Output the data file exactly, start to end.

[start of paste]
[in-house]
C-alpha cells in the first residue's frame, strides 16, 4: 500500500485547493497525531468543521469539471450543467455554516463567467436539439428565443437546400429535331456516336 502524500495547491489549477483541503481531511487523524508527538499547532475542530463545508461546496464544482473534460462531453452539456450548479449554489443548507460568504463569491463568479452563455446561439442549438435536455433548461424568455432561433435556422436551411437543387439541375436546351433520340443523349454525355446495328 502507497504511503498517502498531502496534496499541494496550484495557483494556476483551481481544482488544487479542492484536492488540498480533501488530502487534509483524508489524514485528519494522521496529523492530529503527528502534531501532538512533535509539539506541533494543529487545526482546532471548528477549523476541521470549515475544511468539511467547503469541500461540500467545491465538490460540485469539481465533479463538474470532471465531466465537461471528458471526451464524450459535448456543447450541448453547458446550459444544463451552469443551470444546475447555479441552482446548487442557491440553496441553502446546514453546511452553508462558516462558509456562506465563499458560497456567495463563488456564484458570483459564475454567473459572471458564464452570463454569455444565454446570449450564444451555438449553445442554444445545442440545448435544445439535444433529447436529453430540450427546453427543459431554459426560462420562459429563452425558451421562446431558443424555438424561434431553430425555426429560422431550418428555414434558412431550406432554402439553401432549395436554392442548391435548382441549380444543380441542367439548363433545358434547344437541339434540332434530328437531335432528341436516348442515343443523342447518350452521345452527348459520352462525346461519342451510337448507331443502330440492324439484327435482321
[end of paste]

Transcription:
[in-house]
C-alpha cells in the first residue's frame, strides 16, 4: 500500500485547493497525531468543521469539471450543467455554516463567467436539439428565443437546400429535331456516336 502524500495547491489549477483541503481531511487523524508527538499547532475542530463545508461546496464544482473534460462531453452539456450548479449554489443548507460568504463569491463568479452563455446561439442549438435536455433548461424568455432561433435556422436551411437543387439541375436546351433520340443523349454525355446495328 502507497504511503498517502498531502496534496499541494496550484495557483494556476483551481481544482488544487479542492484536492488540498480533501488530502487534509483524508489524514485528519494522521496529523492530529503527528502534531501532538512533535509539539506541533494543529487545526482546532471548528477549523476541521470549515475544511468539511467547503469541500461540500467545491465538490460540485469539481465533479463538474470532471465531466465537461471528458471526451464524450459535448456543447450541448453547458446550459444544463451552469443551470444546475447555479441552482446548487442557491440553496441553502446546514453546511452553508462558516462558509456562506465563499458560497456567495463563488456564484458570483459564475454567473459572471458564464452570463454569455444565454446570449450564444451555438449553445442554444445545442440545448435544445439535444433529447436529453430540450427546453427543459431554459426560462420562459429563452425558451421562446431558443424555438424561434431553430425555426429560422431550418428555414434558412431550406432554402439553401432549395436554392442548391435548382441549380444543380441542367439548363433545358434547344437541339434540332434530328437531335432528341436516348442515343443523342447518350452521345452527348459520352462525346461519342451510337448507331443502330440492324439484327435482321